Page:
When Dan Putnam, a Woodinville-based IT professional, had a ding in the door of his 2011 Mercedes-Benz C63 AMG, he knew exactly how he wanted it repaired — and it wasn't through a traditional auto body shop. He used a mobile dent-repair service.
"For something like this, I wouldn't even consider a traditional body shop," says Putnam, who has experience working in auto-body repair and knows how uncomplicated such repairs can be. "For small dings, it's preferable to go with paintless dent repair."
Putnam emailed a photo of his dent to Ryan Snider Paintless Dent Repair, got a bid and scheduled a time to have the fix completed while he was at work. "It was done in 20 minutes," says Putnam.
Stan Markuze, owner of California-based car-part inventory site PartMyRide.com, has been repairing and rebuilding cars for more than a decade and regularly works with Seattle-based suppliers. He says there are times when a body shop is necessary, "for anything that involves painting or replacing major components." But paintless dent repair is fine if body lines haven't been damaged.
For minor dents, it's often cheaper to avoid an insurance deductible and work directly with a mobile service. For more extensive dents, check your policy. Some insurance companies allow you to get bids and select a service provider.
Mobile dent-repair services have become popular because they're faster for the customer and cheaper for the insurance company. Established dealers and body shops often subcontract with mobile body-repair professionals as part of their service offerings.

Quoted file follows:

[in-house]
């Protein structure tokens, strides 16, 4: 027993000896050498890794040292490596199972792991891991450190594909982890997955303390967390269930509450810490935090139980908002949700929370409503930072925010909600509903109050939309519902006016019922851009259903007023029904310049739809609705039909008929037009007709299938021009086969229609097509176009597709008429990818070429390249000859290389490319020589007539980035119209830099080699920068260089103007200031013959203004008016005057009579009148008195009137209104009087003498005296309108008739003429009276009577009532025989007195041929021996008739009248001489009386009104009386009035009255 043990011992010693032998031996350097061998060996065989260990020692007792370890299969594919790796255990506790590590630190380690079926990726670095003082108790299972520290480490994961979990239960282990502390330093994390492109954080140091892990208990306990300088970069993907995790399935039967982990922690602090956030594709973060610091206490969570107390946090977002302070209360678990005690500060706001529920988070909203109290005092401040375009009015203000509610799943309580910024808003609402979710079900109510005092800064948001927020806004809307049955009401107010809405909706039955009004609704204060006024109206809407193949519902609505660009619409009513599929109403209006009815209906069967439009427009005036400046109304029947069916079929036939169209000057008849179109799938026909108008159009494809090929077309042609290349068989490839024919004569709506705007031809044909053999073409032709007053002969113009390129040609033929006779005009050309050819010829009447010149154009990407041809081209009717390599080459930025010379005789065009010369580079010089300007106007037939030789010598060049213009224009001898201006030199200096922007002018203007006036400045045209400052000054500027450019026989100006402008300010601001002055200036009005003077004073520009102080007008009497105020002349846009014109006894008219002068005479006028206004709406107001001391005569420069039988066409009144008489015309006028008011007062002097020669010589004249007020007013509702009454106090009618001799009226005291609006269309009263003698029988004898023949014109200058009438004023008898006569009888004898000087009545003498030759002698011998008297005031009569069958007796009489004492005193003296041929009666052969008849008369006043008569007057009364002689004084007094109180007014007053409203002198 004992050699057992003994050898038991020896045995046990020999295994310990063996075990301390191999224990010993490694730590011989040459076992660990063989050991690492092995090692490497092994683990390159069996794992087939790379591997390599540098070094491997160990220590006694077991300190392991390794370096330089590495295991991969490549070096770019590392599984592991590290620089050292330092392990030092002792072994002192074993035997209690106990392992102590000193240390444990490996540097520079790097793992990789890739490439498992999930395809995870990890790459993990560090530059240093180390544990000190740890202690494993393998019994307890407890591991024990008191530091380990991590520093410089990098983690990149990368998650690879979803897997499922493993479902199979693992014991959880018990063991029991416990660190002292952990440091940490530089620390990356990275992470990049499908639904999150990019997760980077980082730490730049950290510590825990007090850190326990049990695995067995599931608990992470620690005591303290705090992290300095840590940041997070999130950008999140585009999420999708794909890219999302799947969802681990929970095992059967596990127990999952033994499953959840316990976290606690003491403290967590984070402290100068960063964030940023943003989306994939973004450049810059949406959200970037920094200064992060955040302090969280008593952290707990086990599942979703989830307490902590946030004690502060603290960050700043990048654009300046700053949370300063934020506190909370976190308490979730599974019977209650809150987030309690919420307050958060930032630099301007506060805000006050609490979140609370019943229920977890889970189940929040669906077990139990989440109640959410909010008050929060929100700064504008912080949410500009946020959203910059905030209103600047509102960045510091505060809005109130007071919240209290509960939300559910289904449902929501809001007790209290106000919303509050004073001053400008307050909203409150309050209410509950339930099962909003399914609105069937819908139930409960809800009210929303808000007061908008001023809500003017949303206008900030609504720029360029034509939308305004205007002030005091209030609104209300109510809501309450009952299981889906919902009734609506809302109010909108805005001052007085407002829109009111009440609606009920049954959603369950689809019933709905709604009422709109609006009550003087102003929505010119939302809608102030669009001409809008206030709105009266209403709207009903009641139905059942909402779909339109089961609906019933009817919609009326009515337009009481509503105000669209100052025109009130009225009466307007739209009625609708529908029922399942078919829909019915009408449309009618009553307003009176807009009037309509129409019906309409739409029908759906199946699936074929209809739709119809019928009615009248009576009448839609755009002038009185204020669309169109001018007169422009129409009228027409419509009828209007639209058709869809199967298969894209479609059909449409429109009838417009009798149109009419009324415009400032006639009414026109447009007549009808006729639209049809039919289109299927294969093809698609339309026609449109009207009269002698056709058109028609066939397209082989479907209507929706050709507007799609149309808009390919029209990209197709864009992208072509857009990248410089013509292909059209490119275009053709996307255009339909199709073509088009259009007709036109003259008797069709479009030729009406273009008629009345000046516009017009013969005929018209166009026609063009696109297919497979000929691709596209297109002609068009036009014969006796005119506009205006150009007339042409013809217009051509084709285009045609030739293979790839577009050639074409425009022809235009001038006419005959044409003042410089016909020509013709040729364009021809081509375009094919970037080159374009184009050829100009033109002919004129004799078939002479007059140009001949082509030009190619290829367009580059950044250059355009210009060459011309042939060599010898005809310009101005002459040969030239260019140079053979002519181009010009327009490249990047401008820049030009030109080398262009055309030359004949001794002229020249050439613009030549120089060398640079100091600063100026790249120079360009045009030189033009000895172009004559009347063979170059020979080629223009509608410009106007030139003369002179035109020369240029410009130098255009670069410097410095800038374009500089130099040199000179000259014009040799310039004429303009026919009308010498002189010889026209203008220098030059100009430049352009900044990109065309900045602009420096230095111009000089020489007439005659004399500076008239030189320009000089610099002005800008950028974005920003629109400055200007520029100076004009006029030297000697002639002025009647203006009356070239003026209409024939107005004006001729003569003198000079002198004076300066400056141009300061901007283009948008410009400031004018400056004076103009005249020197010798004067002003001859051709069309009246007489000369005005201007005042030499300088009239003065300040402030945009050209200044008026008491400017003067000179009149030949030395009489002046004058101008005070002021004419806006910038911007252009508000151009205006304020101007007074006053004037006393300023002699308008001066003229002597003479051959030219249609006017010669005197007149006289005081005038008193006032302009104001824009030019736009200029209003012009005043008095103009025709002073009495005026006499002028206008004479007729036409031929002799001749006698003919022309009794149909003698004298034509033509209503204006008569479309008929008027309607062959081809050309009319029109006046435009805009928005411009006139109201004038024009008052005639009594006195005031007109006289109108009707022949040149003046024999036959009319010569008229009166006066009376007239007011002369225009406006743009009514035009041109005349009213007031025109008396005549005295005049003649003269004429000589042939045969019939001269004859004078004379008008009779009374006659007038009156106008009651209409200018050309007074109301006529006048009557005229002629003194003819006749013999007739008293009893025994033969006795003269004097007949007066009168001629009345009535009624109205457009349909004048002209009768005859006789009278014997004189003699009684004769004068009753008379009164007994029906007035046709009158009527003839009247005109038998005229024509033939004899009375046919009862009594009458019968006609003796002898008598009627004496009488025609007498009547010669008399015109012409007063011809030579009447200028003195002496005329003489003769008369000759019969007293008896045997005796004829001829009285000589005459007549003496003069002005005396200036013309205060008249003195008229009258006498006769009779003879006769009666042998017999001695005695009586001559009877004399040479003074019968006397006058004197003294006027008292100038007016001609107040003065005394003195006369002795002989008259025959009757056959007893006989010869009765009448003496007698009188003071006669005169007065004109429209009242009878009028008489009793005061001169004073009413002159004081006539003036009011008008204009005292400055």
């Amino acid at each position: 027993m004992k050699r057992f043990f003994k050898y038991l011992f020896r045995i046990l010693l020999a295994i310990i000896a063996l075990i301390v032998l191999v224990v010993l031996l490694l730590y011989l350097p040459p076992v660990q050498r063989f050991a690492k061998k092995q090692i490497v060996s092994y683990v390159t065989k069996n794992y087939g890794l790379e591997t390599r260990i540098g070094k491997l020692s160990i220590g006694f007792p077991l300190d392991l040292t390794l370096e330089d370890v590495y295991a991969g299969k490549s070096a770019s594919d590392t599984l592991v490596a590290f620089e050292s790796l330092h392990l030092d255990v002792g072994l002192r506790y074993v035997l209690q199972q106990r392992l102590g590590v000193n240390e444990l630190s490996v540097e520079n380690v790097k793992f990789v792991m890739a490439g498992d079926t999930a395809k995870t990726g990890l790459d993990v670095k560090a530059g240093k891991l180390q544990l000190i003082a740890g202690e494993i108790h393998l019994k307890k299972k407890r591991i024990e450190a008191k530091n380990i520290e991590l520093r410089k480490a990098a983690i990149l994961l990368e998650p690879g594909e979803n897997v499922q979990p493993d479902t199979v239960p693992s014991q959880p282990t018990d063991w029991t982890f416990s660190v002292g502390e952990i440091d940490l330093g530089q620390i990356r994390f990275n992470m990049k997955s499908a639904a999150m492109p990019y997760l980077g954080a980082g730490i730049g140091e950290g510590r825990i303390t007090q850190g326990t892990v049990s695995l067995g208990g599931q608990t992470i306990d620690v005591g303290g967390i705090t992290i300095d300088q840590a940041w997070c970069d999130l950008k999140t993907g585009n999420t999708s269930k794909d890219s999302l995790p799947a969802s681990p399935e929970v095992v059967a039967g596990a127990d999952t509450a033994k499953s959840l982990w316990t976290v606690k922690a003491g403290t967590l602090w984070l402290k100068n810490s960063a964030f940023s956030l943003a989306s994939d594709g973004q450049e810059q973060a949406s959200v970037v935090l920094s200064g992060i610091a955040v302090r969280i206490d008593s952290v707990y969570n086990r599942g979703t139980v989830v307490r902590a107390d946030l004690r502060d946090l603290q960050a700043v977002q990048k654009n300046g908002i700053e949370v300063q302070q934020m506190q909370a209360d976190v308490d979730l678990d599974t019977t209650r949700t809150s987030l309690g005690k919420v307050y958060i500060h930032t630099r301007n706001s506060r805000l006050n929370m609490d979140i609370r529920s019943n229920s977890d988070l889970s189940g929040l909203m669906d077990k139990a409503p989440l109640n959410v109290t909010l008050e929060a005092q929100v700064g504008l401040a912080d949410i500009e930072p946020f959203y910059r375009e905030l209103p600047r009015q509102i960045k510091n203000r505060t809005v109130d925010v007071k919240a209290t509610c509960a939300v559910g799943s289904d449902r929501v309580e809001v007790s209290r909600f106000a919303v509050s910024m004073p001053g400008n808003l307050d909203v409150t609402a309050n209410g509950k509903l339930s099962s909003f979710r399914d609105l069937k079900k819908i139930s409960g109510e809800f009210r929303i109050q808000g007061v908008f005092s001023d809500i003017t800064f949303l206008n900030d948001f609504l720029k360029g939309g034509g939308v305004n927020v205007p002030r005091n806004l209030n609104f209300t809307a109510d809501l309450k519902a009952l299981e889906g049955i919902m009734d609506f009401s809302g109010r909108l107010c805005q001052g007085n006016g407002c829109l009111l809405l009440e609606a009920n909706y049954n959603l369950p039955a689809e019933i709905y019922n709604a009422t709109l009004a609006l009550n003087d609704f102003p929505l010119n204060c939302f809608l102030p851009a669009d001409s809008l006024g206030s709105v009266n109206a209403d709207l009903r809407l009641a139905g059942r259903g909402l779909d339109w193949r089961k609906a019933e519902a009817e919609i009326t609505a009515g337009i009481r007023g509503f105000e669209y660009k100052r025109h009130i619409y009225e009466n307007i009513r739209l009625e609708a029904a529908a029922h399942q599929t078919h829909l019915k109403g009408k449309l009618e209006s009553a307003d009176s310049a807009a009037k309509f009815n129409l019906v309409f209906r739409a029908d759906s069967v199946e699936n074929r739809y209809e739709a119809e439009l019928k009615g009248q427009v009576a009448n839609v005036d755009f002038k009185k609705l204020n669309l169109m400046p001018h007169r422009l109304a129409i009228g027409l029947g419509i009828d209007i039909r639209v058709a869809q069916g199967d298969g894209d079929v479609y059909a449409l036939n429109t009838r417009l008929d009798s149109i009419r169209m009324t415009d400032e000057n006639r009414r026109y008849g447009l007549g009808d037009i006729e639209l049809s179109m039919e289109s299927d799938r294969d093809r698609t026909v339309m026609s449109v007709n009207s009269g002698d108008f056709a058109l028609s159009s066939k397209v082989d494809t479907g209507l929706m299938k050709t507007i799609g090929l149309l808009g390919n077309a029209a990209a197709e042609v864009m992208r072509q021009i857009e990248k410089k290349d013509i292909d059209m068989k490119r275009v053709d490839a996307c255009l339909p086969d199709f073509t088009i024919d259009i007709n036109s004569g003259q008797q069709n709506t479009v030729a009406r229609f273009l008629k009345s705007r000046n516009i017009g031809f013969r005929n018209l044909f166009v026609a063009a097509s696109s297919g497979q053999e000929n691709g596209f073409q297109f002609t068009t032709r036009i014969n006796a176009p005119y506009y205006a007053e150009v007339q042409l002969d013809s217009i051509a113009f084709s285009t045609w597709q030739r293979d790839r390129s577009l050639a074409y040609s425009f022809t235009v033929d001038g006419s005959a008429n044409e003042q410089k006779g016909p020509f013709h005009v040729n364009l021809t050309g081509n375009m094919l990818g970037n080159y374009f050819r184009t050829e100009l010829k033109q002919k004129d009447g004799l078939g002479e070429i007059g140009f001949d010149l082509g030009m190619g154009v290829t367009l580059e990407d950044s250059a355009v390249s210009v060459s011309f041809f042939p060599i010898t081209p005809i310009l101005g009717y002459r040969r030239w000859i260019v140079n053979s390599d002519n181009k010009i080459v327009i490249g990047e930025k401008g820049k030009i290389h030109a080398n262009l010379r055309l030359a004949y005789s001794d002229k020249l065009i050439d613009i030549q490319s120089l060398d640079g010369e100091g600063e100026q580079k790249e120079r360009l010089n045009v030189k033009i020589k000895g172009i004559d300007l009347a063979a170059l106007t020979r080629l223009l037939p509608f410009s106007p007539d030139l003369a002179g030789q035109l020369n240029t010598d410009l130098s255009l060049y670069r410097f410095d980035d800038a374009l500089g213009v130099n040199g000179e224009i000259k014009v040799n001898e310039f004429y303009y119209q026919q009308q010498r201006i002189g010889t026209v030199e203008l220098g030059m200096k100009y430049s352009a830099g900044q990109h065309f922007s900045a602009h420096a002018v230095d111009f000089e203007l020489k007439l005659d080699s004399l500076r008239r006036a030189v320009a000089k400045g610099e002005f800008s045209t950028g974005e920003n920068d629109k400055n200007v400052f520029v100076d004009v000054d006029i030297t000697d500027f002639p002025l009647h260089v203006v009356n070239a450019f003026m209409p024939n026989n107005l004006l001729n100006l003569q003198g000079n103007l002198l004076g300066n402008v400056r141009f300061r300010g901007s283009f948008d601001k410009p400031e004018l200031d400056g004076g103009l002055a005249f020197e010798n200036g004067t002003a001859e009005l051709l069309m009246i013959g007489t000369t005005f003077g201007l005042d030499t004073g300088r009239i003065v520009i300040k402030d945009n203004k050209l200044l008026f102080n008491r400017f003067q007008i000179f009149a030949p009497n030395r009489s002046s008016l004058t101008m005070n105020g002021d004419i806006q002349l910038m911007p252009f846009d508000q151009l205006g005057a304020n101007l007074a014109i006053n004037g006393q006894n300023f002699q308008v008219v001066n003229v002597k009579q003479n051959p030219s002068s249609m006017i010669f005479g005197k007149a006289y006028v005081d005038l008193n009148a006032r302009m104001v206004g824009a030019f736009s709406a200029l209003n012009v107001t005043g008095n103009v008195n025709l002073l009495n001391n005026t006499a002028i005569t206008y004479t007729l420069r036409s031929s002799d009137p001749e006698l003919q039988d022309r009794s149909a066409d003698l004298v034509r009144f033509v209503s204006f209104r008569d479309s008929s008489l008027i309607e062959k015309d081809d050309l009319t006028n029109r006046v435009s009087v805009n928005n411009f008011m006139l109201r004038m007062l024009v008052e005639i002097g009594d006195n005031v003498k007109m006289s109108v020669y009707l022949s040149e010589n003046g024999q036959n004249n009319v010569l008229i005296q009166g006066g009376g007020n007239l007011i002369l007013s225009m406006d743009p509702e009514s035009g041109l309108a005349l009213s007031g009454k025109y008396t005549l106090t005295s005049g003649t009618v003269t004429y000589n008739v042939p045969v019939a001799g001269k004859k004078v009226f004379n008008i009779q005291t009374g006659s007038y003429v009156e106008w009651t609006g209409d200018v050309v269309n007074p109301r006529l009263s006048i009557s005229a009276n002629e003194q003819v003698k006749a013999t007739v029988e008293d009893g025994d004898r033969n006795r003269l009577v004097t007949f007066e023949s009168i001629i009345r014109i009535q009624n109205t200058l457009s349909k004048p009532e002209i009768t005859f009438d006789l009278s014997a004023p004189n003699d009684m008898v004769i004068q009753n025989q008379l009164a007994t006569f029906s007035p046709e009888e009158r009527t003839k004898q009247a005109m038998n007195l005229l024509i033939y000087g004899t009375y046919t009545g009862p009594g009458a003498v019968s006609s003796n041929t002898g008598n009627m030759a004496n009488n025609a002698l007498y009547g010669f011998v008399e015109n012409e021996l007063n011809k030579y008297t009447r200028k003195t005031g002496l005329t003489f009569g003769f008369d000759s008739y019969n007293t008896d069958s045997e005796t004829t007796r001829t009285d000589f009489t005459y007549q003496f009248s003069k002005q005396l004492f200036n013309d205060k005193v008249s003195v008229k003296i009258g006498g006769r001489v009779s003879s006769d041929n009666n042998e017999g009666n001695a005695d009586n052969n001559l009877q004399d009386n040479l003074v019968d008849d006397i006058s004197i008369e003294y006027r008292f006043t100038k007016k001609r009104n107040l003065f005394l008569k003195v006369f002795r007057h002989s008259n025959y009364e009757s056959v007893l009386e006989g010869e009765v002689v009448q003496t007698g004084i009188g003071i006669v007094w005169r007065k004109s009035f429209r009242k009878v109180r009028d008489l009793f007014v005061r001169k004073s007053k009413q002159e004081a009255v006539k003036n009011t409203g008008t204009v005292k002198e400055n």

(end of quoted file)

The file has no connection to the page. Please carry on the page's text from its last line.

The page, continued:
Snider works exclusively in paintless dent repair. "The tools are pretty low-tech," he says. "There's no Bondo [body filler] or spraying; I just bend the metal back to its original shape." He can repair most areas of a car, as long as the back of the dent is accessible. The original paint remains intact.
"This is a business that is 100 percent about the person doing the work," says Snider, who went to two master training schools to learn the trade. He serves the greater Seattle and Eastside area.
Some mobile shops, such as Seattle's Sameday offer additional on-the-go fixes for bumper scrapes, scratched alloy wheels, and damaged interior panels and leather.
Mobile service tends to be less expensive than traditional body repair. Snider's prices start at $100 to fix an average ding (nickel- to quarter-size). He gives price breaks for multiple dents, and costs vary depending on where the dents are located and how deep the metal is pushed in.
Sometimes, mobile-service people come to you even if you haven't asked them to. Last September, a man approached Seattle resident Andrew Flannery and his family in a mall parking lot and offered to fix the dents and scratches on their car.
"He said that he provided this service and could do it for a good price," says Flannery. "We declined. Interestingly, he had his wife and kids with him in his car, and his own vehicle wasn't necessarily a beacon of shininess."
Both Snider and Markuze warn against such solicitations. "Say someone comes up to you in a parking lot and claims to be able to fix your scratches," says Snider. "They [typically] take your money, put wax on your car and tell you to wait two hours before taking it off. This is a scam."
Markuze offers a similar caution. "What I want to know is, why is that skilled craftsman in a parking lot?" he says. "Even the smallest independent businesses will have Yelp reviews."
Another important point: "If you go with the parking-lot guy and he fixes your dent to your satisfaction, fine," says Markuze. "But what if he messes it up or damages the paint? That $100 repair you had done in the parking lot could end up costing you $500 when you have to get it fixed at an auto-body shop."